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Brandeis University's Community Newspaper — Waltham, Mass.

Popular and creative, electronica draws crowds to Chums

Published: November 9, 2012
Section: Arts, Etc.

On Nov. 2, WBRS brought the inimitable Holy F*ck to campus, opened by Bearstronaut in their second appearance at Chum’s. Attendance was middling but filled out by the time Holy F*ck took the stage. Both bands performed some phenomenal electronic music in different styles.

Bearstronaut consists of a quartet of Lowell men who have been together only a short time. Although the band has been making music since 2007, 2011 saw a lineup change. This didn’t affect Bearstronaut’s brand of whimsical synth-pop. Taking influence from a range of bands including, Hot Chip and Talking Heads, early Bearstronaut relied more on their guitars and bass than their electronics, resulting in a more aggressive sound. The band that came to Chum’s, however, saw more of a reliance on synth sounds and keyboards, giving the show a sound that combined New Wave with R&B.

The four members call their style “dance music” but admit that the term is used loosely, at best. “Moniker,” a single off of their most recent album, “Satisfied Violence,” epitomizes this trend, featuring ephemeral sounds and percussion trends that date back to the 80s. Lead singer Dave Martineau’s vocals are down-to-earth, which prevents the band’s overall sound from becoming too abstract or pretentious. The crowd certainly approved, as most people near the front of the stage danced with fervor. Bearstronaut kept them well entertained, joking with the audience and expressing thanks for being able to play at Chum’s again. As they came to the end of their performance, they obliged WBRS and Punk Rock and Roll Club to call them for a show at any time.

After Bearstronaut finished their energetic set, Holy F*ck prepared to mystify the crowd with their unique, percussive electronic rock. Hailing from Toronto, Holy F*ck is the project of Brian Borcherdt and Graham Walsh, the band’s two keyboard players. Borcherdt, in particular, appears in various other Canadian indie bands and as a solo performer with the moniker, The Remains of Brian Borcherdt. Holy F*ck is well known both in the U.S. and Canada, with their debut album ranking among the top 10 of 2005 in a well-known Montreal culture magazine and their most recent album reaching No. 14 on the Billboard dance charts. They have played everywhere from Coachella to Lollapalooza, with such acts as M.I.A. and Wolf Parade and their music appears in such media as Scott Pilgrim and Breaking Bad.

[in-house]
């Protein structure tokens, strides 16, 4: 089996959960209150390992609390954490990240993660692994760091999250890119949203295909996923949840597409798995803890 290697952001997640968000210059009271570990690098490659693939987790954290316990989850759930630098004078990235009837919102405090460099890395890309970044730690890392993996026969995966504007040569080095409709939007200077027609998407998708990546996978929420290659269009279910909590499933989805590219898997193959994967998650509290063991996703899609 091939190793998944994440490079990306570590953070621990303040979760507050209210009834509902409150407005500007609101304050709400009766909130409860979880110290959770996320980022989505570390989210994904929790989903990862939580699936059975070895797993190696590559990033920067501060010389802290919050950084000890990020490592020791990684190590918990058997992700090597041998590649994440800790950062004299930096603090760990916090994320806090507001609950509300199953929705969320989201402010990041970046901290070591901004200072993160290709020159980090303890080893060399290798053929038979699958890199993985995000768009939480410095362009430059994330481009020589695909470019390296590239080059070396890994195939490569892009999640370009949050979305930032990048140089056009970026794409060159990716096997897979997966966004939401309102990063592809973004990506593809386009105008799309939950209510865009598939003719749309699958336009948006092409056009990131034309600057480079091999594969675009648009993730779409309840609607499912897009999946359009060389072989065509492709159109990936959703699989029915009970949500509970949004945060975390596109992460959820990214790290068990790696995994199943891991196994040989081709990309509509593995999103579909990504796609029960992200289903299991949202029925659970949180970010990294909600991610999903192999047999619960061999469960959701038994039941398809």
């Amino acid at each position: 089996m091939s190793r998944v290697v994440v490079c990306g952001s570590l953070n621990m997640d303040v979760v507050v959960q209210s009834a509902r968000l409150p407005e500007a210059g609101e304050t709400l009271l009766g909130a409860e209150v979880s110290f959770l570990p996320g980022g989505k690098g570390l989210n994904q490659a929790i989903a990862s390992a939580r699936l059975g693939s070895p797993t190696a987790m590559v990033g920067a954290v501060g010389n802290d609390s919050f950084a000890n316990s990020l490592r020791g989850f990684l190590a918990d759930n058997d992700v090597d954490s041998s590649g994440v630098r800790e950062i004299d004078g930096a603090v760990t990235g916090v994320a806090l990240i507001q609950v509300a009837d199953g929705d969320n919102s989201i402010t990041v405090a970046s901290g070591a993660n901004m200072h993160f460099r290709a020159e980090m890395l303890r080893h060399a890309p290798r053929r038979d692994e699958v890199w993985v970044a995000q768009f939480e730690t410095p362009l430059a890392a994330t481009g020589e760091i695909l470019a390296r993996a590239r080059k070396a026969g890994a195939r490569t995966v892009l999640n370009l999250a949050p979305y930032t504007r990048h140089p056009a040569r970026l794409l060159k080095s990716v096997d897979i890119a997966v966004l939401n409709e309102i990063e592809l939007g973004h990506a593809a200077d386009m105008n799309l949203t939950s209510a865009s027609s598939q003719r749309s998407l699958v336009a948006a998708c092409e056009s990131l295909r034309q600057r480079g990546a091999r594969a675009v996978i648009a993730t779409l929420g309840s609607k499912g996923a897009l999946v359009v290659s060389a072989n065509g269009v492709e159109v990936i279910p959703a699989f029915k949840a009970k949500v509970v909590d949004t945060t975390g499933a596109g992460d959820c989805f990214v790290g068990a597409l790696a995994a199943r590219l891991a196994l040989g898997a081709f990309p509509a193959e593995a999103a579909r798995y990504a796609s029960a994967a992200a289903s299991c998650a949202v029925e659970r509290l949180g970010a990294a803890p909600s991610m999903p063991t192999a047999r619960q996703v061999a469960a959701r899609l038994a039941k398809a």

Holy F*ck achieved this level of fame partly due to their name, but mostly for their desire to create electronic music without the use of any commonplace techniques currently used to make such sounds. Hence, the band relies on toy keyboards, phaser guns and other ephemera such as a 35mm film synchronizer. This was highly evident in their performance as one keyboardist pecked buttons on a console while the other blew into a melodica. The result is a synergy of noise. Holy F*ck is well known by the Brandeis campus, as evidenced by the incredible turnout that the band garnered. The band plays instrumental tunes that are meant to be danced to; their shows are parties, and you are meant to socialize and have fun. The stage was lit from below by strips of lights, casting an electronic glow on the performers and further enhancing the mentality of a party or rave. Through the expression of their sounds, it is clear that they are fully aware of their status as makers of beats. Holy F*ck is not afraid of dissonance-as-noisemaker, as several of their songs can attest. All told, WBRS put on another successful show with a pair of lovely electronic bands.

Bearstronaut’s new EP “Paradice” is preceded by a release party Nov. 14 at T.T. the Bear’s in Cambridge. This Friday and Saturday, Chum’s will host South By South Brandeis, featuring the talents of Callers, Delicate Steve, Plume Giant and Hospitality.